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Chapter 1. Exploring the Structure of Packages

1.1. Packaging with RPM
1.1.1. Why Package Software with RPM?
1.2. Package Design
1.2.1. Package File Name
1.2.2. Format of the Archived Files
1.2.3. Querying Packages
This chapter describes the package design, defines the basic content of every package, and shows how to explore the package structure.

1.1. Packaging with RPM

The Red Hat Package Manager (RPM) makes it easier for you to distribute, manage, and update software that you create for Red Hat Enterprise Linux. This chapter provides basic information on how to package your software into an RPM.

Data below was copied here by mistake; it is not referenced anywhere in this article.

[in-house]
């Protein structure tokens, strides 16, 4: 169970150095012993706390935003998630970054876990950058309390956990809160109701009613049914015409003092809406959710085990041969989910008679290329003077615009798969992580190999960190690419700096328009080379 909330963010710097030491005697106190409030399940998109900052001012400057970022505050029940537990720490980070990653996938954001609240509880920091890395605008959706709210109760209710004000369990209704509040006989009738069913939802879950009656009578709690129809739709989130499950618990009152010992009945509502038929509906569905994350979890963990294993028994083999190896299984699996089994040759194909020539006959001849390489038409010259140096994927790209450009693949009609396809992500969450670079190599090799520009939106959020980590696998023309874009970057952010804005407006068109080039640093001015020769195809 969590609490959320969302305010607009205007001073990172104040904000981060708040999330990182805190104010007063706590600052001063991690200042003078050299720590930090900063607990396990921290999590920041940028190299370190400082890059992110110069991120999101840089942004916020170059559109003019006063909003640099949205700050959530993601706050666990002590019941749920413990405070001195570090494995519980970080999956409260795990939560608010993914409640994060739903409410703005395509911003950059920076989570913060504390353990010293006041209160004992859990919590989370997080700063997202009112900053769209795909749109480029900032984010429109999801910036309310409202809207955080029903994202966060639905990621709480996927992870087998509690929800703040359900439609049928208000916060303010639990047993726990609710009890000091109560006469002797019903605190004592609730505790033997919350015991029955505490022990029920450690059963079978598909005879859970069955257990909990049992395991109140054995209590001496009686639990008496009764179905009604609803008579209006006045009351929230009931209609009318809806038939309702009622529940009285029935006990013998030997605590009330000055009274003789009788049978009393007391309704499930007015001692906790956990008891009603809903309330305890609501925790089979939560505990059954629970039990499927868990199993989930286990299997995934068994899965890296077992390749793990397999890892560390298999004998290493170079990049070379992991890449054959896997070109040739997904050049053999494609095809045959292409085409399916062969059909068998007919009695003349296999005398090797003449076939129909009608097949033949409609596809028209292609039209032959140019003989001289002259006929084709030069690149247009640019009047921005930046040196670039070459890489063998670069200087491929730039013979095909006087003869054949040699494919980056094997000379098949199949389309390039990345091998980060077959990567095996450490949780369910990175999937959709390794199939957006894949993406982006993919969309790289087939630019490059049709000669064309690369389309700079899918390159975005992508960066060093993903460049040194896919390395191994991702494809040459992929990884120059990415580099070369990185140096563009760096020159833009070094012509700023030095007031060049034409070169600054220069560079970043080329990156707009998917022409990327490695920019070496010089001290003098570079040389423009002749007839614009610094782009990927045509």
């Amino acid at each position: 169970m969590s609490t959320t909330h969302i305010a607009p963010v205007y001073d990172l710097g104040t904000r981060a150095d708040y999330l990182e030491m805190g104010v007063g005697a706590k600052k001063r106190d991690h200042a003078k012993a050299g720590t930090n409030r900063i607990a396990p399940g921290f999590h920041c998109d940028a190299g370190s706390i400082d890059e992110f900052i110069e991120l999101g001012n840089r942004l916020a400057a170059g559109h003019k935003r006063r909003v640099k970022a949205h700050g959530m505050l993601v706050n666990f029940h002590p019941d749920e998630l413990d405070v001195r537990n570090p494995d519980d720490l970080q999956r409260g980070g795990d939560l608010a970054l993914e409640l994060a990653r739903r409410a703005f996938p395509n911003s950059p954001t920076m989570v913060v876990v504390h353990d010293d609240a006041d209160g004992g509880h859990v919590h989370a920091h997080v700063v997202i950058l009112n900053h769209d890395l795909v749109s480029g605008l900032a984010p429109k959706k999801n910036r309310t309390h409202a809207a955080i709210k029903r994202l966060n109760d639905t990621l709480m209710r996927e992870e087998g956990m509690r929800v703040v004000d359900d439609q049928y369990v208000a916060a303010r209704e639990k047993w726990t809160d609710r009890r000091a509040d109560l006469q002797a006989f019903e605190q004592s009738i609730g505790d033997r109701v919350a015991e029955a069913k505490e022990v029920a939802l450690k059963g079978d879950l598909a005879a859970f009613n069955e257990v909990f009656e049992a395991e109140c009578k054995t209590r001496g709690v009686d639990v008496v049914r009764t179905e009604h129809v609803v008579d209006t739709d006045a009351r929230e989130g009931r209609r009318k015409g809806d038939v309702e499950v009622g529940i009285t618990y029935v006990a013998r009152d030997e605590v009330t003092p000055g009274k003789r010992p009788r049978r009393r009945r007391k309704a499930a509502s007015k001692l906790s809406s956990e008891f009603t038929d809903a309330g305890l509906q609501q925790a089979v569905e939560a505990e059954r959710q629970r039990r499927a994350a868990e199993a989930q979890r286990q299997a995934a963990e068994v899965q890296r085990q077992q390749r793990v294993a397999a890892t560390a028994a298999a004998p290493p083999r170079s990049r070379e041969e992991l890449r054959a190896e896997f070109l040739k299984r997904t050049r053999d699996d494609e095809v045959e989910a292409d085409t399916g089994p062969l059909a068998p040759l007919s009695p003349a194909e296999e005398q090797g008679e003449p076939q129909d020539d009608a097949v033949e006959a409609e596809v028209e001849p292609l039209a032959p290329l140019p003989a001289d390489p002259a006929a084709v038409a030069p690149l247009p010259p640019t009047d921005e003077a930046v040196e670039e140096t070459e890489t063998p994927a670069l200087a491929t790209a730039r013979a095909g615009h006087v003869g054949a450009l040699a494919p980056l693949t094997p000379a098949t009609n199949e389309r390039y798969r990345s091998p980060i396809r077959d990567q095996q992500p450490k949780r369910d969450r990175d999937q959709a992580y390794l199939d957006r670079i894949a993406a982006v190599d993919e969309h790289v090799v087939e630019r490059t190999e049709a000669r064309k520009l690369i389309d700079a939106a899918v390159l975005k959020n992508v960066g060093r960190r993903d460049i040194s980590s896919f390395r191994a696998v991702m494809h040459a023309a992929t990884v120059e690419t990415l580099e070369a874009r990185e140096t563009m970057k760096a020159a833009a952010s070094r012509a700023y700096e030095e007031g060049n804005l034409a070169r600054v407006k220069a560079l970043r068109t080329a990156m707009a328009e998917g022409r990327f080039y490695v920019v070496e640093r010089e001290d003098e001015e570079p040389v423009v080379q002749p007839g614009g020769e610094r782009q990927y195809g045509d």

1.1.1. Why Package Software with RPM?

Many software vendors distribute their software via a conventional archive file (such as a tarball). However, there are several advantages in packaging software into an RPM. These advantages include:
  • Each RPM package includes metadata that describes the package's components, version, release, size, project URL, installation instructions, and so on.
  • Users can use a set of standard package management tools (for example yum or PackageKit) to install, remove, and manage your software.
  • With the standard package management tools, you can directly distribute your software, including any software updates, to your users.